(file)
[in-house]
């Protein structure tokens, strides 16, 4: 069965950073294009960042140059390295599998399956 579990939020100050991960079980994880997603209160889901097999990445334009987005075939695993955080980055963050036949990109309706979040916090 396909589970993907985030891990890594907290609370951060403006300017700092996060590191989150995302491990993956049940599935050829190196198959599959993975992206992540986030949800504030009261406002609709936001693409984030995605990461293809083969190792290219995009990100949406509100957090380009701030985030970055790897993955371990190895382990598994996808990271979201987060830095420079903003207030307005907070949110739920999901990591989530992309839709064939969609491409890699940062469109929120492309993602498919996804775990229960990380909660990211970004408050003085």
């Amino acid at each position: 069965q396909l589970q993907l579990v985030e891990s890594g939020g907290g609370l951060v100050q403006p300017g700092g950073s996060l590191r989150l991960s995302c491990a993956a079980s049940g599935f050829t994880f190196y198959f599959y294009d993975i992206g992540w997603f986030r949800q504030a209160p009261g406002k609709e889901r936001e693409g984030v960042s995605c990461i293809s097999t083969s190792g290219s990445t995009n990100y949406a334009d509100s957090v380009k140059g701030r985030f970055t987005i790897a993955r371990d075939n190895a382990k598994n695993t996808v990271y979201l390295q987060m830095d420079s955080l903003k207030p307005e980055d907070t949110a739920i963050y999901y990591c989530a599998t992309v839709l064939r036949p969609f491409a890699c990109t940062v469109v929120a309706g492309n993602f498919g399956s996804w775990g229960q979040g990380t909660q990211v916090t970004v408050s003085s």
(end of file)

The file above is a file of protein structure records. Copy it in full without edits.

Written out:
[in-house]
């Protein structure tokens, strides 16, 4: 069965950073294009960042140059390295599998399956 579990939020100050991960079980994880997603209160889901097999990445334009987005075939695993955080980055963050036949990109309706979040916090 396909589970993907985030891990890594907290609370951060403006300017700092996060590191989150995302491990993956049940599935050829190196198959599959993975992206992540986030949800504030009261406002609709936001693409984030995605990461293809083969190792290219995009990100949406509100957090380009701030985030970055790897993955371990190895382990598994996808990271979201987060830095420079903003207030307005907070949110739920999901990591989530992309839709064939969609491409890699940062469109929120492309993602498919996804775990229960990380909660990211970004408050003085």
């Amino acid at each position: 069965q396909l589970q993907l579990v985030e891990s890594g939020g907290g609370l951060v100050q403006p300017g700092g950073s996060l590191r989150l991960s995302c491990a993956a079980s049940g599935f050829t994880f190196y198959f599959y294009d993975i992206g992540w997603f986030r949800q504030a209160p009261g406002k609709e889901r936001e693409g984030v960042s995605c990461i293809s097999t083969s190792g290219s990445t995009n990100y949406a334009d509100s957090v380009k140059g701030r985030f970055t987005i790897a993955r371990d075939n190895a382990k598994n695993t996808v990271y979201l390295q987060m830095d420079s955080l903003k207030p307005e980055d907070t949110a739920i963050y999901y990591c989530a599998t992309v839709l064939r036949p969609f491409a890699c990109t940062v469109v929120a309706g492309n993602f498919g399956s996804w775990g229960q979040g990380t909660q990211v916090t970004v408050s003085s």